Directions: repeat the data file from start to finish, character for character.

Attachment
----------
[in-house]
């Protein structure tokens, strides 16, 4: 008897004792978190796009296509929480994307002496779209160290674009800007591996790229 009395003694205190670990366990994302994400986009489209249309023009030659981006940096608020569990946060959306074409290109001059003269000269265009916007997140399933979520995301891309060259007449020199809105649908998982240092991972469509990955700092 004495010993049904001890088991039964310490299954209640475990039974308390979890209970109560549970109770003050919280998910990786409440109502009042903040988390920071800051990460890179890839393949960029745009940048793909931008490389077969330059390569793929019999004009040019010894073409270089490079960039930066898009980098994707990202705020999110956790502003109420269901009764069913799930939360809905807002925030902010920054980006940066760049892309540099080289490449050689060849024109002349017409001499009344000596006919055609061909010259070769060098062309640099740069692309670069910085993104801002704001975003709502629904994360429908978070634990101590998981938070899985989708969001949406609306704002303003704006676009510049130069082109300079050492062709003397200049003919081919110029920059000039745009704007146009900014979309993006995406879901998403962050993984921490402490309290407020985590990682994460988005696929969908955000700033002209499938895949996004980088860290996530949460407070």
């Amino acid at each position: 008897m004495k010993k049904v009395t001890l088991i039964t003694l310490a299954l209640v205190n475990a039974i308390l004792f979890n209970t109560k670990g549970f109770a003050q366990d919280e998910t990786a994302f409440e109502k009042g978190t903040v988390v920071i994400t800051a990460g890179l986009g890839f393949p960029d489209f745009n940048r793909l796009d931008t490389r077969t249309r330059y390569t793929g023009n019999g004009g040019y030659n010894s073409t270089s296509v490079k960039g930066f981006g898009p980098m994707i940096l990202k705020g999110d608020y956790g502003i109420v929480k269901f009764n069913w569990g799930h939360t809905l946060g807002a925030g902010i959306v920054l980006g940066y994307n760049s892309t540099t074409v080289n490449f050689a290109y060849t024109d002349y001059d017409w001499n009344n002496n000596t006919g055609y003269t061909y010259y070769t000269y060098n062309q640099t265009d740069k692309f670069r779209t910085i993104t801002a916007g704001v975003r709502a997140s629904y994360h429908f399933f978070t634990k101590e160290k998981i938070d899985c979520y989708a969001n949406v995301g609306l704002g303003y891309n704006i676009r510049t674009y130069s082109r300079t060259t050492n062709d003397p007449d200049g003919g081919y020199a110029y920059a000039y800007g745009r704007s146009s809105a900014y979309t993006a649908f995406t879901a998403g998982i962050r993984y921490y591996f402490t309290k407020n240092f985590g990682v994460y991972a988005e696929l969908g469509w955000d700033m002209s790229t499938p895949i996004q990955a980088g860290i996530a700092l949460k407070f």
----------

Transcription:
[in-house]
């Protein structure tokens, strides 16, 4: 008897004792978190796009296509929480994307002496779209160290674009800007591996790229 009395003694205190670990366990994302994400986009489209249309023009030659981006940096608020569990946060959306074409290109001059003269000269265009916007997140399933979520995301891309060259007449020199809105649908998982240092991972469509990955700092 004495010993049904001890088991039964310490299954209640475990039974308390979890209970109560549970109770003050919280998910990786409440109502009042903040988390920071800051990460890179890839393949960029745009940048793909931008490389077969330059390569793929019999004009040019010894073409270089490079960039930066898009980098994707990202705020999110956790502003109420269901009764069913799930939360809905807002925030902010920054980006940066760049892309540099080289490449050689060849024109002349017409001499009344000596006919055609061909010259070769060098062309640099740069692309670069910085993104801002704001975003709502629904994360429908978070634990101590998981938070899985989708969001949406609306704002303003704006676009510049130069082109300079050492062709003397200049003919081919110029920059000039745009704007146009900014979309993006995406879901998403962050993984921490402490309290407020985590990682994460988005696929969908955000700033002209499938895949996004980088860290996530949460407070």
């Amino acid at each position: 008897m004495k010993k049904v009395t001890l088991i039964t003694l310490a299954l209640v205190n475990a039974i308390l004792f979890n209970t109560k670990g549970f109770a003050q366990d919280e998910t990786a994302f409440e109502k009042g978190t903040v988390v920071i994400t800051a990460g890179l986009g890839f393949p960029d489209f745009n940048r793909l796009d931008t490389r077969t249309r330059y390569t793929g023009n019999g004009g040019y030659n010894s073409t270089s296509v490079k960039g930066f981006g898009p980098m994707i940096l990202k705020g999110d608020y956790g502003i109420v929480k269901f009764n069913w569990g799930h939360t809905l946060g807002a925030g902010i959306v920054l980006g940066y994307n760049s892309t540099t074409v080289n490449f050689a290109y060849t024109d002349y001059d017409w001499n009344n002496n000596t006919g055609y003269t061909y010259y070769t000269y060098n062309q640099t265009d740069k692309f670069r779209t910085i993104t801002a916007g704001v975003r709502a997140s629904y994360h429908f399933f978070t634990k101590e160290k998981i938070d899985c979520y989708a969001n949406v995301g609306l704002g303003y891309n704006i676009r510049t674009y130069s082109r300079t060259t050492n062709d003397p007449d200049g003919g081919y020199a110029y920059a000039y800007g745009r704007s146009s809105a900014y979309t993006a649908f995406t879901a998403g998982i962050r993984y921490y591996f402490t309290k407020n240092f985590g990682v994460y991972a988005e696929l969908g469509w955000d700033m002209s790229t499938p895949i996004q990955a980088g860290i996530a700092l949460k407070f």